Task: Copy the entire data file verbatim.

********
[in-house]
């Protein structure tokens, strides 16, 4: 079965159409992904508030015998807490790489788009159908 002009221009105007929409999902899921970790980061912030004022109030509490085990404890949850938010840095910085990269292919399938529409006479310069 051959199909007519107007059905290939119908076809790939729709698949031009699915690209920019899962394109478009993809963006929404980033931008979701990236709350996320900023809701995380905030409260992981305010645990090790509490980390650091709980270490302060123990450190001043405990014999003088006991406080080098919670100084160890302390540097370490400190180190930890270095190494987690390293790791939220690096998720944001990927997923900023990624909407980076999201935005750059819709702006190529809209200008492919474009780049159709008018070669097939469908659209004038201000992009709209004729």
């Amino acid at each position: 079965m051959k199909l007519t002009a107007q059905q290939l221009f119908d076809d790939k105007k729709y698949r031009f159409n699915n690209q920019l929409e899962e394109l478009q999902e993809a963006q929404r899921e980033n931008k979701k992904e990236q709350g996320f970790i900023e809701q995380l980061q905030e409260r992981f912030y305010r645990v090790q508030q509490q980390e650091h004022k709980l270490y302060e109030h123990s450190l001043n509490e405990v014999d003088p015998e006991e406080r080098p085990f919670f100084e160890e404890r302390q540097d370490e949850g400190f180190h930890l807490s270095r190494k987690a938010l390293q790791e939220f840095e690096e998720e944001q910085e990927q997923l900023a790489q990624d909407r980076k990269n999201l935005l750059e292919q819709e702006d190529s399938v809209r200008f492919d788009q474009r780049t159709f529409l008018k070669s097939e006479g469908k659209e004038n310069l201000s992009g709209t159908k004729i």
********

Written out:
[in-house]
């Protein structure tokens, strides 16, 4: 079965159409992904508030015998807490790489788009159908 002009221009105007929409999902899921970790980061912030004022109030509490085990404890949850938010840095910085990269292919399938529409006479310069 051959199909007519107007059905290939119908076809790939729709698949031009699915690209920019899962394109478009993809963006929404980033931008979701990236709350996320900023809701995380905030409260992981305010645990090790509490980390650091709980270490302060123990450190001043405990014999003088006991406080080098919670100084160890302390540097370490400190180190930890270095190494987690390293790791939220690096998720944001990927997923900023990624909407980076999201935005750059819709702006190529809209200008492919474009780049159709008018070669097939469908659209004038201000992009709209004729």
């Amino acid at each position: 079965m051959k199909l007519t002009a107007q059905q290939l221009f119908d076809d790939k105007k729709y698949r031009f159409n699915n690209q920019l929409e899962e394109l478009q999902e993809a963006q929404r899921e980033n931008k979701k992904e990236q709350g996320f970790i900023e809701q995380l980061q905030e409260r992981f912030y305010r645990v090790q508030q509490q980390e650091h004022k709980l270490y302060e109030h123990s450190l001043n509490e405990v014999d003088p015998e006991e406080r080098p085990f919670f100084e160890e404890r302390q540097d370490e949850g400190f180190h930890l807490s270095r190494k987690a938010l390293q790791e939220f840095e690096e998720e944001q910085e990927q997923l900023a790489q990624d909407r980076k990269n999201l935005l750059e292919q819709e702006d190529s399938v809209r200008f492919d788009q474009r780049t159709f529409l008018k070669s097939e006479g469908k659209e004038n310069l201000s992009g709209t159908k004729i």